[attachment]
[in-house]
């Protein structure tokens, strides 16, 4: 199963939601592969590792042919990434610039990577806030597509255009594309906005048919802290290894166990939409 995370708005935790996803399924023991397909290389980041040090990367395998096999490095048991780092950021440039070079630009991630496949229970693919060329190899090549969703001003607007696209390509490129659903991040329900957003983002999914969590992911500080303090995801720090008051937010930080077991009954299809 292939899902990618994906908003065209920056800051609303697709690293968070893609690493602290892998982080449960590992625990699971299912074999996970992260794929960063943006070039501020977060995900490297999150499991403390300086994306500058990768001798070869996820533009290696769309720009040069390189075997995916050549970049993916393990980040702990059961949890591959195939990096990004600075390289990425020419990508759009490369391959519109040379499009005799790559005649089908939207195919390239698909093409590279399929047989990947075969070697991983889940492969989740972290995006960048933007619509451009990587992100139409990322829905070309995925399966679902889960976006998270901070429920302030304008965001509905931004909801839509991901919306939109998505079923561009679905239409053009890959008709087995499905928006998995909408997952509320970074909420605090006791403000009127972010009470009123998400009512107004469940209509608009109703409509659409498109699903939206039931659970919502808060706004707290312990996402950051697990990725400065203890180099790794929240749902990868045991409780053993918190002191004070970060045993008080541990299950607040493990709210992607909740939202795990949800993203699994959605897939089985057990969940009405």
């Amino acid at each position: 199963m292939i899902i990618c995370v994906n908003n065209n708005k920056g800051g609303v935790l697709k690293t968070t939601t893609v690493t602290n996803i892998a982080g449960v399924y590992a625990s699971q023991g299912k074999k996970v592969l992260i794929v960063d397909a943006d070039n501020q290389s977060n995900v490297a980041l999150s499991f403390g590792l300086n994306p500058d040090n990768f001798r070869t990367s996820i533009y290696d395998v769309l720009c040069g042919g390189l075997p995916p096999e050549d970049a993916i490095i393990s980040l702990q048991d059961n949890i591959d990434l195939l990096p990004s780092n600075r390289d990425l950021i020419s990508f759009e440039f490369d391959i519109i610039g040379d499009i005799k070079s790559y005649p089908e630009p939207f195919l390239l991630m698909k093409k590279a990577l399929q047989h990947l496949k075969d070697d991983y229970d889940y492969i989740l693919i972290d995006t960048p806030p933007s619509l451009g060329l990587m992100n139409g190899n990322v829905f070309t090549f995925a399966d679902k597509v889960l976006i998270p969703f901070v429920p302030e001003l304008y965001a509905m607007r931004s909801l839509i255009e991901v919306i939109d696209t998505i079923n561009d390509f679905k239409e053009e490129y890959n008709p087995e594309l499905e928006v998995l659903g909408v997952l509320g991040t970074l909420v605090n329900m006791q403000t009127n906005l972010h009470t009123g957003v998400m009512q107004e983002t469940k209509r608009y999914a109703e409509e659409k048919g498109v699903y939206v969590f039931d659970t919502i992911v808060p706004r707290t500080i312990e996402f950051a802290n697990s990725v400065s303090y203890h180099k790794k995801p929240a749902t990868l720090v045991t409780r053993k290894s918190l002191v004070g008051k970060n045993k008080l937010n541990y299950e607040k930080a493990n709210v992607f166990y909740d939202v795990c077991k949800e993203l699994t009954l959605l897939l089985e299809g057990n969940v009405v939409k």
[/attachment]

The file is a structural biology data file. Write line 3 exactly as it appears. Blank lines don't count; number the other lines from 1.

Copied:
């Amino acid at each position: 199963m292939i899902i990618c995370v994906n908003n065209n708005k920056g800051g609303v935790l697709k690293t968070t939601t893609v690493t602290n996803i892998a982080g449960v399924y590992a625990s699971q023991g299912k074999k996970v592969l992260i794929v960063d397909a943006d070039n501020q290389s977060n995900v490297a980041l999150s499991f403390g590792l300086n994306p500058d040090n990768f001798r070869t990367s996820i533009y290696d395998v769309l720009c040069g042919g390189l075997p995916p096999e050549d970049a993916i490095i393990s980040l702990q048991d059961n949890i591959d990434l195939l990096p990004s780092n600075r390289d990425l950021i020419s990508f759009e440039f490369d391959i519109i610039g040379d499009i005799k070079s790559y005649p089908e630009p939207f195919l390239l991630m698909k093409k590279a990577l399929q047989h990947l496949k075969d070697d991983y229970d889940y492969i989740l693919i972290d995006t960048p806030p933007s619509l451009g060329l990587m992100n139409g190899n990322v829905f070309t090549f995925a399966d679902k597509v889960l976006i998270p969703f901070v429920p302030e001003l304008y965001a509905m607007r931004s909801l839509i255009e991901v919306i939109d696209t998505i079923n561009d390509f679905k239409e053009e490129y890959n008709p087995e594309l499905e928006v998995l659903g909408v997952l509320g991040t970074l909420v605090n329900m006791q403000t009127n906005l972010h009470t009123g957003v998400m009512q107004e983002t469940k209509r608009y999914a109703e409509e659409k048919g498109v699903y939206v969590f039931d659970t919502i992911v808060p706004r707290t500080i312990e996402f950051a802290n697990s990725v400065s303090y203890h180099k790794k995801p929240a749902t990868l720090v045991t409780r053993k290894s918190l002191v004070g008051k970060n045993k008080l937010n541990y299950e607040k930080a493990n709210v992607f166990y909740d939202v795990c077991k949800e993203l699994t009954l959605l897939l089985e299809g057990n969940v009405v939409k």